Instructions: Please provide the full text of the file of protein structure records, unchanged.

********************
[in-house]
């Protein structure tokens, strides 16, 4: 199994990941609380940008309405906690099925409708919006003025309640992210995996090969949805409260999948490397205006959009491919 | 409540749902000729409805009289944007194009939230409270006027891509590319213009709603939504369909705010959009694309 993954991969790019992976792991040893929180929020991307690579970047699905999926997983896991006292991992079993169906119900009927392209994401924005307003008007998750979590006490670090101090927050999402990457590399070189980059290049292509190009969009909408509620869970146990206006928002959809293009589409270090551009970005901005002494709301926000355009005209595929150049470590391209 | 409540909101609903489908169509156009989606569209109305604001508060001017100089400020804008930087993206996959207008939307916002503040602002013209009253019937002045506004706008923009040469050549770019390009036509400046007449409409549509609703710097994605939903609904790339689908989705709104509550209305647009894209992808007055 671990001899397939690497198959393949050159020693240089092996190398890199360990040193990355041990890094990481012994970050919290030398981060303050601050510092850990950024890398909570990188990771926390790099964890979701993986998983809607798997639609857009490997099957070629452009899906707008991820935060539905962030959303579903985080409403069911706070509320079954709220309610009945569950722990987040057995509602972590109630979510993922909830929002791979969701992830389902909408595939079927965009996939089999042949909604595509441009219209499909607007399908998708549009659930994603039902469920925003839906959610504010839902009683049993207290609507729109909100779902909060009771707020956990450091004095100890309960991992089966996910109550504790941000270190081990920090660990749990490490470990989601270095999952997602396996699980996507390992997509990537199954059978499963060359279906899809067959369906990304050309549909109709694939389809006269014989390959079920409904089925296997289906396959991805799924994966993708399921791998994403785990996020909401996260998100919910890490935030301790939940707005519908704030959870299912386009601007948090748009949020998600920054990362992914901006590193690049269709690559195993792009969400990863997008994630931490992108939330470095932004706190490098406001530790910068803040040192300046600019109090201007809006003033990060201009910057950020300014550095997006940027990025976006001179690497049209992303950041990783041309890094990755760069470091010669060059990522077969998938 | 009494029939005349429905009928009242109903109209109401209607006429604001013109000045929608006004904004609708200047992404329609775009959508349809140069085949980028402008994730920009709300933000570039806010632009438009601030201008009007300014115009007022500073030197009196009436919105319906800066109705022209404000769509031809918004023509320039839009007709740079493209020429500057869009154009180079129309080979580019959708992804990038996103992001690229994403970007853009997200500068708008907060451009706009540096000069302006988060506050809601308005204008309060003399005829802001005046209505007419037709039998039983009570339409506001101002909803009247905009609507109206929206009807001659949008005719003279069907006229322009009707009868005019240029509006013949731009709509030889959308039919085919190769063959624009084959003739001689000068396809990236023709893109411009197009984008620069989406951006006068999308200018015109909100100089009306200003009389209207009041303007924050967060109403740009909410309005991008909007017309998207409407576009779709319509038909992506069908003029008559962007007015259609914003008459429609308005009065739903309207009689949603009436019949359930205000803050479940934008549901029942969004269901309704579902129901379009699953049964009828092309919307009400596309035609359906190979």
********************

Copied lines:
[in-house]
């Protein structure tokens, strides 16, 4: 199994990941609380940008309405906690099925409708919006003025309640992210995996090969949805409260999948490397205006959009491919 | 409540749902000729409805009289944007194009939230409270006027891509590319213009709603939504369909705010959009694309 993954991969790019992976792991040893929180929020991307690579970047699905999926997983896991006292991992079993169906119900009927392209994401924005307003008007998750979590006490670090101090927050999402990457590399070189980059290049292509190009969009909408509620869970146990206006928002959809293009589409270090551009970005901005002494709301926000355009005209595929150049470590391209 | 409540909101609903489908169509156009989606569209109305604001508060001017100089400020804008930087993206996959207008939307916002503040602002013209009253019937002045506004706008923009040469050549770019390009036509400046007449409409549509609703710097994605939903609904790339689908989705709104509550209305647009894209992808007055 671990001899397939690497198959393949050159020693240089092996190398890199360990040193990355041990890094990481012994970050919290030398981060303050601050510092850990950024890398909570990188990771926390790099964890979701993986998983809607798997639609857009490997099957070629452009899906707008991820935060539905962030959303579903985080409403069911706070509320079954709220309610009945569950722990987040057995509602972590109630979510993922909830929002791979969701992830389902909408595939079927965009996939089999042949909604595509441009219209499909607007399908998708549009659930994603039902469920925003839906959610504010839902009683049993207290609507729109909100779902909060009771707020956990450091004095100890309960991992089966996910109550504790941000270190081990920090660990749990490490470990989601270095999952997602396996699980996507390992997509990537199954059978499963060359279906899809067959369906990304050309549909109709694939389809006269014989390959079920409904089925296997289906396959991805799924994966993708399921791998994403785990996020909401996260998100919910890490935030301790939940707005519908704030959870299912386009601007948090748009949020998600920054990362992914901006590193690049269709690559195993792009969400990863997008994630931490992108939330470095932004706190490098406001530790910068803040040192300046600019109090201007809006003033990060201009910057950020300014550095997006940027990025976006001179690497049209992303950041990783041309890094990755760069470091010669060059990522077969998938 | 009494029939005349429905009928009242109903109209109401209607006429604001013109000045929608006004904004609708200047992404329609775009959508349809140069085949980028402008994730920009709300933000570039806010632009438009601030201008009007300014115009007022500073030197009196009436919105319906800066109705022209404000769509031809918004023509320039839009007709740079493209020429500057869009154009180079129309080979580019959708992804990038996103992001690229994403970007853009997200500068708008907060451009706009540096000069302006988060506050809601308005204008309060003399005829802001005046209505007419037709039998039983009570339409506001101002909803009247905009609507109206929206009807001659949008005719003279069907006229322009009707009868005019240029509006013949731009709509030889959308039919085919190769063959624009084959003739001689000068396809990236023709893109411009197009984008620069989406951006006068999308200018015109909100100089009306200003009389209207009041303007924050967060109403740009909410309005991008909007017309998207409407576009779709319509038909992506069908003029008559962007007015259609914003008459429609308005009065739903309207009689949603009436019949359930205000803050479940934008549901029942969004269901309704579902129901379009699953049964009828092309919307009400596309035609359906190979």